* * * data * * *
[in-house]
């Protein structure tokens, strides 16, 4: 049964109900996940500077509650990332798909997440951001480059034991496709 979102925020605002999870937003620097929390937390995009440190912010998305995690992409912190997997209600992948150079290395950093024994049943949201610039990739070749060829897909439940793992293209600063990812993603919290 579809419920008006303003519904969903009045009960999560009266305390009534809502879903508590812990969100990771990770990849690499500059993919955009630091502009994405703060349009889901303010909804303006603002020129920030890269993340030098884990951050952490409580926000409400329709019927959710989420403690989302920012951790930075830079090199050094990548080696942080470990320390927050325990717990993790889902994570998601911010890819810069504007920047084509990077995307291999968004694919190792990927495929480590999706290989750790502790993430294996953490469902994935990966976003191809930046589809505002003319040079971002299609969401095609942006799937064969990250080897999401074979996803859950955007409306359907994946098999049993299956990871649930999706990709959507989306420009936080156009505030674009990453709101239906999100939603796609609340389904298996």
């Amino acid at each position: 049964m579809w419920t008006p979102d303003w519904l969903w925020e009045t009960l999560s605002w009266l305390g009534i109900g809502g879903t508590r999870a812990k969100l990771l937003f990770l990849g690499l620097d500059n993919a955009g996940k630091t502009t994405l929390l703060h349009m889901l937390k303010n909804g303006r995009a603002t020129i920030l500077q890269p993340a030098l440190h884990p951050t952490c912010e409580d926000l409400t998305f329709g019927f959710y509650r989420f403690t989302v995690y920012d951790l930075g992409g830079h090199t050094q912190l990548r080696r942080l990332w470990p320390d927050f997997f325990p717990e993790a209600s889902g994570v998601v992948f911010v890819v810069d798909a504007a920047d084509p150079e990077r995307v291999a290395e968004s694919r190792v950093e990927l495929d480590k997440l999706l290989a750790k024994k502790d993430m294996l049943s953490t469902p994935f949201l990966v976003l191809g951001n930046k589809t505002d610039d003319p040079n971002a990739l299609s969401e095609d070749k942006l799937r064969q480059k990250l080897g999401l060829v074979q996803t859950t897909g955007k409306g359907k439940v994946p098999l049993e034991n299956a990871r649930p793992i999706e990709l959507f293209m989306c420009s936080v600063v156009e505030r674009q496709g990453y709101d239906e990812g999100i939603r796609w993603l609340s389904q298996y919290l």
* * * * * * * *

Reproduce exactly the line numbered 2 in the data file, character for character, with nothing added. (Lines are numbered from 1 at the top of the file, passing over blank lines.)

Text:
């Protein structure tokens, strides 16, 4: 049964109900996940500077509650990332798909997440951001480059034991496709 979102925020605002999870937003620097929390937390995009440190912010998305995690992409912190997997209600992948150079290395950093024994049943949201610039990739070749060829897909439940793992293209600063990812993603919290 579809419920008006303003519904969903009045009960999560009266305390009534809502879903508590812990969100990771990770990849690499500059993919955009630091502009994405703060349009889901303010909804303006603002020129920030890269993340030098884990951050952490409580926000409400329709019927959710989420403690989302920012951790930075830079090199050094990548080696942080470990320390927050325990717990993790889902994570998601911010890819810069504007920047084509990077995307291999968004694919190792990927495929480590999706290989750790502790993430294996953490469902994935990966976003191809930046589809505002003319040079971002299609969401095609942006799937064969990250080897999401074979996803859950955007409306359907994946098999049993299956990871649930999706990709959507989306420009936080156009505030674009990453709101239906999100939603796609609340389904298996």